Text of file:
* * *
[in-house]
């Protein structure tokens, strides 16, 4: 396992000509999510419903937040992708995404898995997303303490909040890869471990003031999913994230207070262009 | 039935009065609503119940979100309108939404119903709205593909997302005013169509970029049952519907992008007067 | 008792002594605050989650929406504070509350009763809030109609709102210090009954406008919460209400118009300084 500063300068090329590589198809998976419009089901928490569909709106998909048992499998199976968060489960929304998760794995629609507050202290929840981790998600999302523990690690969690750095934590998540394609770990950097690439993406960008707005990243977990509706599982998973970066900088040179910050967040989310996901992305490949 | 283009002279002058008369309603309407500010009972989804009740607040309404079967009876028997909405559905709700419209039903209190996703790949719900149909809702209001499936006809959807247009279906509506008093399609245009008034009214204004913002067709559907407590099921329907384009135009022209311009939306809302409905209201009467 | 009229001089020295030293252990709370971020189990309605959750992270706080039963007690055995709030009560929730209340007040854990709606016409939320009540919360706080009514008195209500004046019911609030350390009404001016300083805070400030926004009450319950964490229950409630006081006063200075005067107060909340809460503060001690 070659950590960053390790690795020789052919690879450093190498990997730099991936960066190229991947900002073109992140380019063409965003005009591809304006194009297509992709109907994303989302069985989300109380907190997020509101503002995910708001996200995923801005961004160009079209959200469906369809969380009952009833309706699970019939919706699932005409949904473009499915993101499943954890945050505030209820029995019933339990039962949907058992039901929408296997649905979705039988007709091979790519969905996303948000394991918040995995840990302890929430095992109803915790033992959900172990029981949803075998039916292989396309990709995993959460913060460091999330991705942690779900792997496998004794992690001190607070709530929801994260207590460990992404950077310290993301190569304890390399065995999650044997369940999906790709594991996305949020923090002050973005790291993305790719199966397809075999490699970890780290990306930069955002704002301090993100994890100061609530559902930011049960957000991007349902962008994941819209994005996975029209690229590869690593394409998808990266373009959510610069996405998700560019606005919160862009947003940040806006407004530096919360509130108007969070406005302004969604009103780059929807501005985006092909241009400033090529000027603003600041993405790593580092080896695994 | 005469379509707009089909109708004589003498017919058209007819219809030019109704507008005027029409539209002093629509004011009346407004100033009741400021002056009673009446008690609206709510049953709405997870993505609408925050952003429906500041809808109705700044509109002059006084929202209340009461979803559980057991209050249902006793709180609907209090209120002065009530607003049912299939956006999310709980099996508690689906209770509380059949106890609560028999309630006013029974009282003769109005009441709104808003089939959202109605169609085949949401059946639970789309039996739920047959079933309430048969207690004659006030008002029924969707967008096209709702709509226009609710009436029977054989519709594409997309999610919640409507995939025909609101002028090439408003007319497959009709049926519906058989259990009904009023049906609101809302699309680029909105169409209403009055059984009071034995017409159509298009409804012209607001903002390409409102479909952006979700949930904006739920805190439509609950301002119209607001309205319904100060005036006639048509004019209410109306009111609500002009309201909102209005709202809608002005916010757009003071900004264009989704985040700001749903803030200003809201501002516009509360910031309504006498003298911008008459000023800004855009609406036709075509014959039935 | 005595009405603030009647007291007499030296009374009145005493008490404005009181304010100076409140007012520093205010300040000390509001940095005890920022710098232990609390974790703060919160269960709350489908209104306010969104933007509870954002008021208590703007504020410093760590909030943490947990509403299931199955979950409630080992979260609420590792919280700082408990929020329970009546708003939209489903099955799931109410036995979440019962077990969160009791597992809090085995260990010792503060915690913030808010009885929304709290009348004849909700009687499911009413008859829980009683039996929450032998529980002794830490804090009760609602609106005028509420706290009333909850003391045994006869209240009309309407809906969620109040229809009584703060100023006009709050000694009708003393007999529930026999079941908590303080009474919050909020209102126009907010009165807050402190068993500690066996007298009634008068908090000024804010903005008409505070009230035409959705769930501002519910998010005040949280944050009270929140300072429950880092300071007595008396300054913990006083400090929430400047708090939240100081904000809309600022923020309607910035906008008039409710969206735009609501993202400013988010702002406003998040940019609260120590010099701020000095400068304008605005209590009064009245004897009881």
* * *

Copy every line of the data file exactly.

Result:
[in-house]
């Protein structure tokens, strides 16, 4: 396992000509999510419903937040992708995404898995997303303490909040890869471990003031999913994230207070262009 | 039935009065609503119940979100309108939404119903709205593909997302005013169509970029049952519907992008007067 | 008792002594605050989650929406504070509350009763809030109609709102210090009954406008919460209400118009300084 500063300068090329590589198809998976419009089901928490569909709106998909048992499998199976968060489960929304998760794995629609507050202290929840981790998600999302523990690690969690750095934590998540394609770990950097690439993406960008707005990243977990509706599982998973970066900088040179910050967040989310996901992305490949 | 283009002279002058008369309603309407500010009972989804009740607040309404079967009876028997909405559905709700419209039903209190996703790949719900149909809702209001499936006809959807247009279906509506008093399609245009008034009214204004913002067709559907407590099921329907384009135009022209311009939306809302409905209201009467 | 009229001089020295030293252990709370971020189990309605959750992270706080039963007690055995709030009560929730209340007040854990709606016409939320009540919360706080009514008195209500004046019911609030350390009404001016300083805070400030926004009450319950964490229950409630006081006063200075005067107060909340809460503060001690 070659950590960053390790690795020789052919690879450093190498990997730099991936960066190229991947900002073109992140380019063409965003005009591809304006194009297509992709109907994303989302069985989300109380907190997020509101503002995910708001996200995923801005961004160009079209959200469906369809969380009952009833309706699970019939919706699932005409949904473009499915993101499943954890945050505030209820029995019933339990039962949907058992039901929408296997649905979705039988007709091979790519969905996303948000394991918040995995840990302890929430095992109803915790033992959900172990029981949803075998039916292989396309990709995993959460913060460091999330991705942690779900792997496998004794992690001190607070709530929801994260207590460990992404950077310290993301190569304890390399065995999650044997369940999906790709594991996305949020923090002050973005790291993305790719199966397809075999490699970890780290990306930069955002704002301090993100994890100061609530559902930011049960957000991007349902962008994941819209994005996975029209690229590869690593394409998808990266373009959510610069996405998700560019606005919160862009947003940040806006407004530096919360509130108007969070406005302004969604009103780059929807501005985006092909241009400033090529000027603003600041993405790593580092080896695994 | 005469379509707009089909109708004589003498017919058209007819219809030019109704507008005027029409539209002093629509004011009346407004100033009741400021002056009673009446008690609206709510049953709405997870993505609408925050952003429906500041809808109705700044509109002059006084929202209340009461979803559980057991209050249902006793709180609907209090209120002065009530607003049912299939956006999310709980099996508690689906209770509380059949106890609560028999309630006013029974009282003769109005009441709104808003089939959202109605169609085949949401059946639970789309039996739920047959079933309430048969207690004659006030008002029924969707967008096209709702709509226009609710009436029977054989519709594409997309999610919640409507995939025909609101002028090439408003007319497959009709049926519906058989259990009904009023049906609101809302699309680029909105169409209403009055059984009071034995017409159509298009409804012209607001903002390409409102479909952006979700949930904006739920805190439509609950301002119209607001309205319904100060005036006639048509004019209410109306009111609500002009309201909102209005709202809608002005916010757009003071900004264009989704985040700001749903803030200003809201501002516009509360910031309504006498003298911008008459000023800004855009609406036709075509014959039935 | 005595009405603030009647007291007499030296009374009145005493008490404005009181304010100076409140007012520093205010300040000390509001940095005890920022710098232990609390974790703060919160269960709350489908209104306010969104933007509870954002008021208590703007504020410093760590909030943490947990509403299931199955979950409630080992979260609420590792919280700082408990929020329970009546708003939209489903099955799931109410036995979440019962077990969160009791597992809090085995260990010792503060915690913030808010009885929304709290009348004849909700009687499911009413008859829980009683039996929450032998529980002794830490804090009760609602609106005028509420706290009333909850003391045994006869209240009309309407809906969620109040229809009584703060100023006009709050000694009708003393007999529930026999079941908590303080009474919050909020209102126009907010009165807050402190068993500690066996007298009634008068908090000024804010903005008409505070009230035409959705769930501002519910998010005040949280944050009270929140300072429950880092300071007595008396300054913990006083400090929430400047708090939240100081904000809309600022923020309607910035906008008039409710969206735009609501993202400013988010702002406003998040940019609260120590010099701020000095400068304008605005209590009064009245004897009881």